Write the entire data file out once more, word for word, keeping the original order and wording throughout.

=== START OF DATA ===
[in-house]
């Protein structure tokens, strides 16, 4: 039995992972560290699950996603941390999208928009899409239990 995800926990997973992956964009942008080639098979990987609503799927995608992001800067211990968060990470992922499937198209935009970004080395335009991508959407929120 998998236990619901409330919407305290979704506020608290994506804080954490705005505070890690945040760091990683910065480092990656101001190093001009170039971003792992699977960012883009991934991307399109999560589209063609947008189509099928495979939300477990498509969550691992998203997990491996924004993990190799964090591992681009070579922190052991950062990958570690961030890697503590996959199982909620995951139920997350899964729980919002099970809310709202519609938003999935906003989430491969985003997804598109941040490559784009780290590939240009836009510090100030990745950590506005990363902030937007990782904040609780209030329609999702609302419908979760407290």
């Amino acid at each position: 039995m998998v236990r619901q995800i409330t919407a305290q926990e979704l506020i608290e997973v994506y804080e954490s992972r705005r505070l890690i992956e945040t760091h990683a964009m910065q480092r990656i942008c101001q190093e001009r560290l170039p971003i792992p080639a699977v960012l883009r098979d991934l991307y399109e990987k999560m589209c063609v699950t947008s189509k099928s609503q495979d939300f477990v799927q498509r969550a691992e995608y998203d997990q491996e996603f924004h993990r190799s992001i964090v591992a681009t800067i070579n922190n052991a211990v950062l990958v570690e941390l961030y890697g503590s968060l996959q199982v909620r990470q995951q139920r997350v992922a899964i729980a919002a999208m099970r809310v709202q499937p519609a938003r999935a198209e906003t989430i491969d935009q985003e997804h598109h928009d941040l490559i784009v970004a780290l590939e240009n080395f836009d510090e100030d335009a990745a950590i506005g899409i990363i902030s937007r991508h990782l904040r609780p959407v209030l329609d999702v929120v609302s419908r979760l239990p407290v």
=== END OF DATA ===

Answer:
[in-house]
């Protein structure tokens, strides 16, 4: 039995992972560290699950996603941390999208928009899409239990 995800926990997973992956964009942008080639098979990987609503799927995608992001800067211990968060990470992922499937198209935009970004080395335009991508959407929120 998998236990619901409330919407305290979704506020608290994506804080954490705005505070890690945040760091990683910065480092990656101001190093001009170039971003792992699977960012883009991934991307399109999560589209063609947008189509099928495979939300477990498509969550691992998203997990491996924004993990190799964090591992681009070579922190052991950062990958570690961030890697503590996959199982909620995951139920997350899964729980919002099970809310709202519609938003999935906003989430491969985003997804598109941040490559784009780290590939240009836009510090100030990745950590506005990363902030937007990782904040609780209030329609999702609302419908979760407290």
């Amino acid at each position: 039995m998998v236990r619901q995800i409330t919407a305290q926990e979704l506020i608290e997973v994506y804080e954490s992972r705005r505070l890690i992956e945040t760091h990683a964009m910065q480092r990656i942008c101001q190093e001009r560290l170039p971003i792992p080639a699977v960012l883009r098979d991934l991307y399109e990987k999560m589209c063609v699950t947008s189509k099928s609503q495979d939300f477990v799927q498509r969550a691992e995608y998203d997990q491996e996603f924004h993990r190799s992001i964090v591992a681009t800067i070579n922190n052991a211990v950062l990958v570690e941390l961030y890697g503590s968060l996959q199982v909620r990470q995951q139920r997350v992922a899964i729980a919002a999208m099970r809310v709202q499937p519609a938003r999935a198209e906003t989430i491969d935009q985003e997804h598109h928009d941040l490559i784009v970004a780290l590939e240009n080395f836009d510090e100030d335009a990745a950590i506005g899409i990363i902030s937007r991508h990782l904040r609780p959407v209030l329609d999702v929120v609302s419908r979760l239990p407290v």